Human cells must be able to send signals that switch life processes on and off as they react to the nutrients, toxins, hormones and even the light particles they are exposed to. GPCRs are a key part of such signaling cascades, passing on messages that make vision possible, carry nerve messages, enable white blood cells to attack infection and set the timing of the heartbeat. Faulty GPCR signaling, on the other hand, plays a key role in several major diseases. As a result, GCPRs are targeted by 12 of the top 20 selling drugs, including Coreg for congestive heart failure, Cozaar for high blood pressure, Zoladex for breast cancer, Buspar for anxiety and Clozaril for schizophrenia, as well as by Zantac and Claritin. Together the drug class accounts for $200 billion in annual sales.
Authors of the current study believe they have found a new way to regulate the same GCPR pathways, but at different points. Where most drugs change the behavior of GPCRs on the outside of cells, the new class of drugs seeks to influence related signaling on the inside. Early studies suggest that the newly discovered "drug candidates" can provide better control of pathways involved in pain relief, inflammation and heart disease, while leaving healthy functions in place.
"We believe we have discovered a new class of drugs that could make current drugs more effective, but that also represents a completely new, independent way of treating the same diseases," said Alan V. Smrcka, Ph.D., associate professor of Pharmacology, Physiology, Oncology, Biochemistry and Biophysics at the University of Rochester Medical Center. "Early, pre-clinical experiments, for example, have found that one of our compounds can make morphine 11 times more potent," said Smrcka, the article's lead author. He was careful to point out that the new drugs still face many hurdles before they can be used in the clinic.
GPCRs are a part of a process where cells convert one kind of signal received on their surfaces into another set of signals inside them. Proteins called receptors are built into the outer cell surfaces and designed to react with a single, specific signaling molecule (a ligand). When a signaling molecule docks into the receptor and binds to it, like a ship coming into port, it changes the shape of the dock in a such a way as to set off chain reactions inside the cell, enabling the cell to respond to the message. Ligands can be nutrients, toxins, hormones, etc.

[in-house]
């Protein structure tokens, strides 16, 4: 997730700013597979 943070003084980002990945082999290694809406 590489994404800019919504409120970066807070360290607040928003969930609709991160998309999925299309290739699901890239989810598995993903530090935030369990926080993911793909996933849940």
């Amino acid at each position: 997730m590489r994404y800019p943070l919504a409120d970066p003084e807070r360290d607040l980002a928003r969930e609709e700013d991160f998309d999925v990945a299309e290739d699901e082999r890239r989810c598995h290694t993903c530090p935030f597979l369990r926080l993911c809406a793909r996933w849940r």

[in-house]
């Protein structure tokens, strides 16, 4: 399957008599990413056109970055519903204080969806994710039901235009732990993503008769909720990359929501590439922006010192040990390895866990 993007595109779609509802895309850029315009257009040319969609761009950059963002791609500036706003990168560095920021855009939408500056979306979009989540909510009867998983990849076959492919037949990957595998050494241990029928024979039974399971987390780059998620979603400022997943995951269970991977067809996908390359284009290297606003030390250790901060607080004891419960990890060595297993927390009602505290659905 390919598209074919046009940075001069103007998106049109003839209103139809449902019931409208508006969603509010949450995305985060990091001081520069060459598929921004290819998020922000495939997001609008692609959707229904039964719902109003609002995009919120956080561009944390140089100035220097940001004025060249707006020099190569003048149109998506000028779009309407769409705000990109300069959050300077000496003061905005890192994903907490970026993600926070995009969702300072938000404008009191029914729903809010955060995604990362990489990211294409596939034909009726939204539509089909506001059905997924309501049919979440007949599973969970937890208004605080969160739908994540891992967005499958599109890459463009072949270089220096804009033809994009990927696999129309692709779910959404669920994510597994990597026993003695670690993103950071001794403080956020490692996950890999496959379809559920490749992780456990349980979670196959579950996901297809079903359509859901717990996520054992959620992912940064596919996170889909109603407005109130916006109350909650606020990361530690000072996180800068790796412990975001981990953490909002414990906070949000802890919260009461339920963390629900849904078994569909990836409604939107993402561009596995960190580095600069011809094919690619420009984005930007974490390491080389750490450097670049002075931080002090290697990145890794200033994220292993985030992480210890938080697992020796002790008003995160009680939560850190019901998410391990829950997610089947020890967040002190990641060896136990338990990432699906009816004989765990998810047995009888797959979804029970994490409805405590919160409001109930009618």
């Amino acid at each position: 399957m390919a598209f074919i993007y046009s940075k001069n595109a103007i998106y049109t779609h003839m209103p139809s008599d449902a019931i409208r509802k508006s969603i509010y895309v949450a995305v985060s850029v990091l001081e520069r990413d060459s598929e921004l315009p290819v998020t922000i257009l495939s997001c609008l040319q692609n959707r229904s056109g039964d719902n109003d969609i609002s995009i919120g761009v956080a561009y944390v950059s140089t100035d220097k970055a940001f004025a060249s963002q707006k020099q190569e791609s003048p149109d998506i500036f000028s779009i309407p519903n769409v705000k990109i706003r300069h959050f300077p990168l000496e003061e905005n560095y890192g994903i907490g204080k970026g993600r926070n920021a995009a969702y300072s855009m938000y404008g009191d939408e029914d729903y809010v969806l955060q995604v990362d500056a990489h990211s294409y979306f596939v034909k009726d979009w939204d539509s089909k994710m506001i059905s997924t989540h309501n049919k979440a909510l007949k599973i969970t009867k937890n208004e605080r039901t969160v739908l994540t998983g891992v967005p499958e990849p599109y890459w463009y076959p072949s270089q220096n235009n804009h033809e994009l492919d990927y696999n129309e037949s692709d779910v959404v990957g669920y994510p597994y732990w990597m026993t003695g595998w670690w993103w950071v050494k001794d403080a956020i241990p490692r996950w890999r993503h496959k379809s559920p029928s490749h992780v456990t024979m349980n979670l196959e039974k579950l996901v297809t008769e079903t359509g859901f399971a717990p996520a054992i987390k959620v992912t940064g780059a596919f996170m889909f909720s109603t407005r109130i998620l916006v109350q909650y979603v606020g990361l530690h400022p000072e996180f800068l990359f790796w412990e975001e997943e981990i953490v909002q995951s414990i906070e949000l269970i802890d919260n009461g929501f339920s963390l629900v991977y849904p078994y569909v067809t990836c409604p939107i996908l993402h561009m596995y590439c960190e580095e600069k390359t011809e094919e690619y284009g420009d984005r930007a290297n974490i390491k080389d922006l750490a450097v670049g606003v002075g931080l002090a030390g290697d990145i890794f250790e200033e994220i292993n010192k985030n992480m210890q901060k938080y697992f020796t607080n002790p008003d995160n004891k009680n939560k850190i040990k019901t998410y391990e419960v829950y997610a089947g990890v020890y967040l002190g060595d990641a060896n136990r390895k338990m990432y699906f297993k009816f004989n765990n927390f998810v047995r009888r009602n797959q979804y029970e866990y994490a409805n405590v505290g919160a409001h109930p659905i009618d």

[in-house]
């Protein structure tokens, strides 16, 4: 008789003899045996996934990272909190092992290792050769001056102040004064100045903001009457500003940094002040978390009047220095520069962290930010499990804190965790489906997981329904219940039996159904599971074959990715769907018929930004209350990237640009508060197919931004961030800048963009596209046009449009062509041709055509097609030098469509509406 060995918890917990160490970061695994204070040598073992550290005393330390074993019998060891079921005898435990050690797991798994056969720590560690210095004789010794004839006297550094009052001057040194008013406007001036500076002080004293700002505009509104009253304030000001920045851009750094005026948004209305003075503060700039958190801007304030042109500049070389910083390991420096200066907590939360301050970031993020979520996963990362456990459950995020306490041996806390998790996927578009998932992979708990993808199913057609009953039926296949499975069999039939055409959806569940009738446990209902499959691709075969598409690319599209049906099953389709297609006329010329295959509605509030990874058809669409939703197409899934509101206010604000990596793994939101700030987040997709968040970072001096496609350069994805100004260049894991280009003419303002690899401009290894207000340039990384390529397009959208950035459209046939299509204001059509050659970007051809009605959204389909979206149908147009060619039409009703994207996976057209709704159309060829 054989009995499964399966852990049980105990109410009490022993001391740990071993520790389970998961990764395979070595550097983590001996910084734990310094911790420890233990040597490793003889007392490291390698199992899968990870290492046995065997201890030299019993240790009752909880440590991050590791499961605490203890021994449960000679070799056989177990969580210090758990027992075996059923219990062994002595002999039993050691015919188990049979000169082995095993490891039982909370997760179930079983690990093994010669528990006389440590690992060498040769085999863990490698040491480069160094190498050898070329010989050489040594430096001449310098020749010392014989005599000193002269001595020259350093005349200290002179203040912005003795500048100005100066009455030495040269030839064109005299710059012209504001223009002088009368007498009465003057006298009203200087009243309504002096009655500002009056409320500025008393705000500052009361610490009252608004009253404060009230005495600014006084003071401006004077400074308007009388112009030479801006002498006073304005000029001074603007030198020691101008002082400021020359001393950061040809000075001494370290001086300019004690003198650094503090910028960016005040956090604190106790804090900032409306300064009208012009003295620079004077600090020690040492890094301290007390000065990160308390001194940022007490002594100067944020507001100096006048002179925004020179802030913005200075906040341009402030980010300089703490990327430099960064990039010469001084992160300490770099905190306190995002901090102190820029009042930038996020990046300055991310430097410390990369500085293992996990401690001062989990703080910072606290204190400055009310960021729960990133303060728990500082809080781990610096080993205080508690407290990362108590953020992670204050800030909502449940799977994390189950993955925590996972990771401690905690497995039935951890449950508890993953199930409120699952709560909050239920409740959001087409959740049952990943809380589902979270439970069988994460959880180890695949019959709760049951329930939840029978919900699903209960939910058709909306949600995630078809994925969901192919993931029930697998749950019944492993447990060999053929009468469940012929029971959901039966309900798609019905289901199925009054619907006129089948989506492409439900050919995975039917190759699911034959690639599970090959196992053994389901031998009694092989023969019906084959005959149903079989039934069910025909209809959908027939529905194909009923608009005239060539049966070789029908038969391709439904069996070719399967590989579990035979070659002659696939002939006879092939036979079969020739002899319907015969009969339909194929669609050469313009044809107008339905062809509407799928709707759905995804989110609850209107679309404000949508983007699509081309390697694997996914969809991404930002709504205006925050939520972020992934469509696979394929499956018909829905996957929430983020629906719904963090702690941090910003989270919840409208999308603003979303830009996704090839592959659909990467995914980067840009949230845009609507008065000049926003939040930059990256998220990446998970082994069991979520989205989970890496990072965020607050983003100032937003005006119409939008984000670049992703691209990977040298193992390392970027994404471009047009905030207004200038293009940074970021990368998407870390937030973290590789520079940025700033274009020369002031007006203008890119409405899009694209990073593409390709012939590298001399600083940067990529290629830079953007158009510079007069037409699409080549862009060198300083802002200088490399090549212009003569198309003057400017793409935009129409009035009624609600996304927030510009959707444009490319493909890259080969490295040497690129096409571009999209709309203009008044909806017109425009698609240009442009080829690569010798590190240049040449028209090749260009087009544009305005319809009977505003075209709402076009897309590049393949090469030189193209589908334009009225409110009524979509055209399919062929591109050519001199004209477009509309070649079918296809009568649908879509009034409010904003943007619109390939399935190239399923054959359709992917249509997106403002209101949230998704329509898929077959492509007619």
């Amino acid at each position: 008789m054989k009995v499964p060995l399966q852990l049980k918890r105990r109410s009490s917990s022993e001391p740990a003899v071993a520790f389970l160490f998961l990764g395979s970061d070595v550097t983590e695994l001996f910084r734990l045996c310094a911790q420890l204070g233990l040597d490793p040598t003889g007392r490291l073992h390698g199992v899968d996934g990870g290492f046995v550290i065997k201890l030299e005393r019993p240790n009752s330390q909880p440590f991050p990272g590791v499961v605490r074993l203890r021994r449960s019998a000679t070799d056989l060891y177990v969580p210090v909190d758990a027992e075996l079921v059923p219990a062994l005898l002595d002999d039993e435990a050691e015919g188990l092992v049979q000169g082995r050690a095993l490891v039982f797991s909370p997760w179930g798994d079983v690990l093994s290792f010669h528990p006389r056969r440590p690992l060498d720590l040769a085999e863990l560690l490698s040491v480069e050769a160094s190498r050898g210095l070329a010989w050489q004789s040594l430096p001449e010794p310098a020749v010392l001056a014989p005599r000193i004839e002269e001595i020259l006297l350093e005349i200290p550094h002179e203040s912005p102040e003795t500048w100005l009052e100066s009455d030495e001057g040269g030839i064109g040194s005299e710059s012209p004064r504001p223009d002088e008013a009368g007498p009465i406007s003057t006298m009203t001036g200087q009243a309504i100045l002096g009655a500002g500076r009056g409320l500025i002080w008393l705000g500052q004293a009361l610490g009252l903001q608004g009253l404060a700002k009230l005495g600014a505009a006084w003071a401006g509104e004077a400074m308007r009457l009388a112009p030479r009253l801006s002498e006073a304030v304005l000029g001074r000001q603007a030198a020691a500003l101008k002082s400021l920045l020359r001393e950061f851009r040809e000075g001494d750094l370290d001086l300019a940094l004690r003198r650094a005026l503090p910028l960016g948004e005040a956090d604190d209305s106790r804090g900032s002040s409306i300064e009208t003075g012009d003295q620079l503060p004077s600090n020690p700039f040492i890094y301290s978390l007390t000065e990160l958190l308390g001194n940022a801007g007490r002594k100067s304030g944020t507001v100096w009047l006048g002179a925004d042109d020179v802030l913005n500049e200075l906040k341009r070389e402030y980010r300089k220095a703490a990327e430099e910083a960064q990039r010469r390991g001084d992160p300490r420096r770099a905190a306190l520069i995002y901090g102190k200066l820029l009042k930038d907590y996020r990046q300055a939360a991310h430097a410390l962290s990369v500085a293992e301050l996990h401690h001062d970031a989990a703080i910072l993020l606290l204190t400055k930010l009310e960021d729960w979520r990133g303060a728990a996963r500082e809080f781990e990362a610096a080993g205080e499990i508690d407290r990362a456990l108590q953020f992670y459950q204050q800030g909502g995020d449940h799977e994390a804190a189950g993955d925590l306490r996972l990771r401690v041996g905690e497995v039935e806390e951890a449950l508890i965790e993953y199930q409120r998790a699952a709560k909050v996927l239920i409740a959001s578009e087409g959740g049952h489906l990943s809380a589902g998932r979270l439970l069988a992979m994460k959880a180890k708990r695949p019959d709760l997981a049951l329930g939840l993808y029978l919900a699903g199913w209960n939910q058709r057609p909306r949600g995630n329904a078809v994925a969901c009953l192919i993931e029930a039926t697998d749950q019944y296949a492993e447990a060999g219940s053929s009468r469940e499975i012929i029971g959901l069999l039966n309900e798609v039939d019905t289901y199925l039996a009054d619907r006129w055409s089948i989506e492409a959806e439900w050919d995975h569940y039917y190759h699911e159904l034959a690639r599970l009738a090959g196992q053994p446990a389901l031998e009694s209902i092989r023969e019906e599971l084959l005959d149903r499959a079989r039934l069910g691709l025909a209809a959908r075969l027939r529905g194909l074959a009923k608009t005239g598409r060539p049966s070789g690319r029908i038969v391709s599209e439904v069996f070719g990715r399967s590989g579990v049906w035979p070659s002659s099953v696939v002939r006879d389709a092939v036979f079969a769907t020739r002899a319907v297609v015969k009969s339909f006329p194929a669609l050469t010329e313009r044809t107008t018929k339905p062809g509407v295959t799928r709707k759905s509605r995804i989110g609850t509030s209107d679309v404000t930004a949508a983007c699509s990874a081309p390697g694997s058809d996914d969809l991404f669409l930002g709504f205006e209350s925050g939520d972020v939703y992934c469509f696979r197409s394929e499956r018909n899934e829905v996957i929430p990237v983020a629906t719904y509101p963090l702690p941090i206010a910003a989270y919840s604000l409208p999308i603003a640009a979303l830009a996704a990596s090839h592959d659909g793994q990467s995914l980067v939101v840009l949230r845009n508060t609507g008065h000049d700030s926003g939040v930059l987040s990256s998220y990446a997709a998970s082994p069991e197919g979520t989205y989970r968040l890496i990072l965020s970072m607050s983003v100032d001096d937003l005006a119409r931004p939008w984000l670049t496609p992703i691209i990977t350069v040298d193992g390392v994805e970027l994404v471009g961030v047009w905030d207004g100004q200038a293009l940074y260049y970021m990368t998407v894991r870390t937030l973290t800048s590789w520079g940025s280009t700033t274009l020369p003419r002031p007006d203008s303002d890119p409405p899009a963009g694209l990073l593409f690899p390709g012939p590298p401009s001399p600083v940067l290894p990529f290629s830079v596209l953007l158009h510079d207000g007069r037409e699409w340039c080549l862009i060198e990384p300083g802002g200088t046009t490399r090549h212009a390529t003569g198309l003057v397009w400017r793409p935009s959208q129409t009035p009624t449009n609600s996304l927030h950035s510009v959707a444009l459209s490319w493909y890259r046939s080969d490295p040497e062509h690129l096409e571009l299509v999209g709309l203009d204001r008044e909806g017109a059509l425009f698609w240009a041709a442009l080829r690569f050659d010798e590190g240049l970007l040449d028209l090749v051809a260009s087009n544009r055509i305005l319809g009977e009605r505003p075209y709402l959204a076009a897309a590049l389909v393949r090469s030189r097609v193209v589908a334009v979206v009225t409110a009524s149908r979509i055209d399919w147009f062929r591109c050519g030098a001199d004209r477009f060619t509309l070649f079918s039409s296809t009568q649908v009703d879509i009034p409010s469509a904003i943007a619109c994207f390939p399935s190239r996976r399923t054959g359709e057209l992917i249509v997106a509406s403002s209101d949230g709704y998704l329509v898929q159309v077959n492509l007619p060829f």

The workhorses of this signaling process are transmembrane receptors like GPCRs. These proteins weave into and out of a human cells' outer membrane, with some parts of the receptor exposed to the cell's outside and others exposed to its interior. When a GPCR, for example, binds to its ligand on the outer surface of the cell, the receptor allows parts of itself, the G protein, to break away on the inside of the cell, kicking off a series of reactions there.
Once free, a G protein itself breaks up into an alpha subunit and a tightly paired gamma-beta subunit. G proteins subunits, in effect, pass on the biological message inside the cell sent by the ligand that activates a GPCR on the outside. The free G protein gamma-beta subunit can, for example, "turn on" key target enzymes like phospholipase C and phosphoinositide 3 kinase. In white blood cells, the beta-gamma subunit binds to phosphoinositide 3 kinase, sending a signal that the cell needs to move in on and attack invading viruses. In heart muscle cells, a similar mechanism controls heart beat rate.
Many current, best-selling drugs work by binding to G-protein-coupled transmembrane receptors in the place of ligands on the outside of cells. A successful drug will either shut down or turn up the function of the GPCR as compared to its natural binding partner, whatever is called for to solve the problem. Dr. Smrcka's team has been asking the question: what if, along with current drugs that interfere with disease on the outside of a cell membrane, we could also design drugs that interfere with the same pathway later in the process, when the disease-causing signal has passed from ligand to GPCR to the G protein subunit to enzymes within the cell?